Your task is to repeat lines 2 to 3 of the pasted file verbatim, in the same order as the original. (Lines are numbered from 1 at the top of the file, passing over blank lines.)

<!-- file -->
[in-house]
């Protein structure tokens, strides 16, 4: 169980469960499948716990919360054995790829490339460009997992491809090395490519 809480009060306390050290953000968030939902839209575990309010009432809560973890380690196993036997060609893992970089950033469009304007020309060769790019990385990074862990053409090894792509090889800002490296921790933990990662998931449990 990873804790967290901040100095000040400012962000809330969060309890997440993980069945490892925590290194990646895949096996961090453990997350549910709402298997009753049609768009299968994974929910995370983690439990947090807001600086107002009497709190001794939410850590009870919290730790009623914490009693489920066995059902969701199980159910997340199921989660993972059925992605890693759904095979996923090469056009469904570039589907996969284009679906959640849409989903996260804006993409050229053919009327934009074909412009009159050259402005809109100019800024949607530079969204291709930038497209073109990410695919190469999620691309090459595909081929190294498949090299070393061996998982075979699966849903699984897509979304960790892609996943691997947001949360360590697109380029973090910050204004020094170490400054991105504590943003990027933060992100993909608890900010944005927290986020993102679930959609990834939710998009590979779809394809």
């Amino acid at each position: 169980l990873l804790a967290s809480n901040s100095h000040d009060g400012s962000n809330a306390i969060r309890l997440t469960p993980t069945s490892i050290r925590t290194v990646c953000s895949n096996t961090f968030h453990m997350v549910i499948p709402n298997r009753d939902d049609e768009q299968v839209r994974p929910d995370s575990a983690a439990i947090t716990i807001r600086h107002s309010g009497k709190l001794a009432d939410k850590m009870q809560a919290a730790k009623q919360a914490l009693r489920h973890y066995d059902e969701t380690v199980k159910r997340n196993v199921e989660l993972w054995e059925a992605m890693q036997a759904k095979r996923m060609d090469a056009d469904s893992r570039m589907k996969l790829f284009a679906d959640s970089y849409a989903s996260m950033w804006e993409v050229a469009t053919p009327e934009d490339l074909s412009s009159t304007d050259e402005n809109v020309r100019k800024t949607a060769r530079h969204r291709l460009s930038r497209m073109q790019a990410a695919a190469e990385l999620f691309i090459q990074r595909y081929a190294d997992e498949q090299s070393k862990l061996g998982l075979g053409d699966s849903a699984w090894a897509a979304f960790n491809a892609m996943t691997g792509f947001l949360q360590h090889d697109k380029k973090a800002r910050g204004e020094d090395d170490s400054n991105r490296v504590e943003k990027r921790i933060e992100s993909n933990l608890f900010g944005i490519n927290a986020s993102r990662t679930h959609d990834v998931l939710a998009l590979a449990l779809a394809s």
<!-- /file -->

């Protein structure tokens, strides 16, 4: 169980469960499948716990919360054995790829490339460009997992491809090395490519 809480009060306390050290953000968030939902839209575990309010009432809560973890380690196993036997060609893992970089950033469009304007020309060769790019990385990074862990053409090894792509090889800002490296921790933990990662998931449990 990873804790967290901040100095000040400012962000809330969060309890997440993980069945490892925590290194990646895949096996961090453990997350549910709402298997009753049609768009299968994974929910995370983690439990947090807001600086107002009497709190001794939410850590009870919290730790009623914490009693489920066995059902969701199980159910997340199921989660993972059925992605890693759904095979996923090469056009469904570039589907996969284009679906959640849409989903996260804006993409050229053919009327934009074909412009009159050259402005809109100019800024949607530079969204291709930038497209073109990410695919190469999620691309090459595909081929190294498949090299070393061996998982075979699966849903699984897509979304960790892609996943691997947001949360360590697109380029973090910050204004020094170490400054991105504590943003990027933060992100993909608890900010944005927290986020993102679930959609990834939710998009590979779809394809």
């Amino acid at each position: 169980l990873l804790a967290s809480n901040s100095h000040d009060g400012s962000n809330a306390i969060r309890l997440t469960p993980t069945s490892i050290r925590t290194v990646c953000s895949n096996t961090f968030h453990m997350v549910i499948p709402n298997r009753d939902d049609e768009q299968v839209r994974p929910d995370s575990a983690a439990i947090t716990i807001r600086h107002s309010g009497k709190l001794a009432d939410k850590m009870q809560a919290a730790k009623q919360a914490l009693r489920h973890y066995d059902e969701t380690v199980k159910r997340n196993v199921e989660l993972w054995e059925a992605m890693q036997a759904k095979r996923m060609d090469a056009d469904s893992r570039m589907k996969l790829f284009a679906d959640s970089y849409a989903s996260m950033w804006e993409v050229a469009t053919p009327e934009d490339l074909s412009s009159t304007d050259e402005n809109v020309r100019k800024t949607a060769r530079h969204r291709l460009s930038r497209m073109q790019a990410a695919a190469e990385l999620f691309i090459q990074r595909y081929a190294d997992e498949q090299s070393k862990l061996g998982l075979g053409d699966s849903a699984w090894a897509a979304f960790n491809a892609m996943t691997g792509f947001l949360q360590h090889d697109k380029k973090a800002r910050g204004e020094d090395d170490s400054n991105r490296v504590e943003k990027r921790i933060e992100s993909n933990l608890f900010g944005i490519n927290a986020s993102r990662t679930h959609d990834v998931l939710a998009l590979a449990l779809a394809s």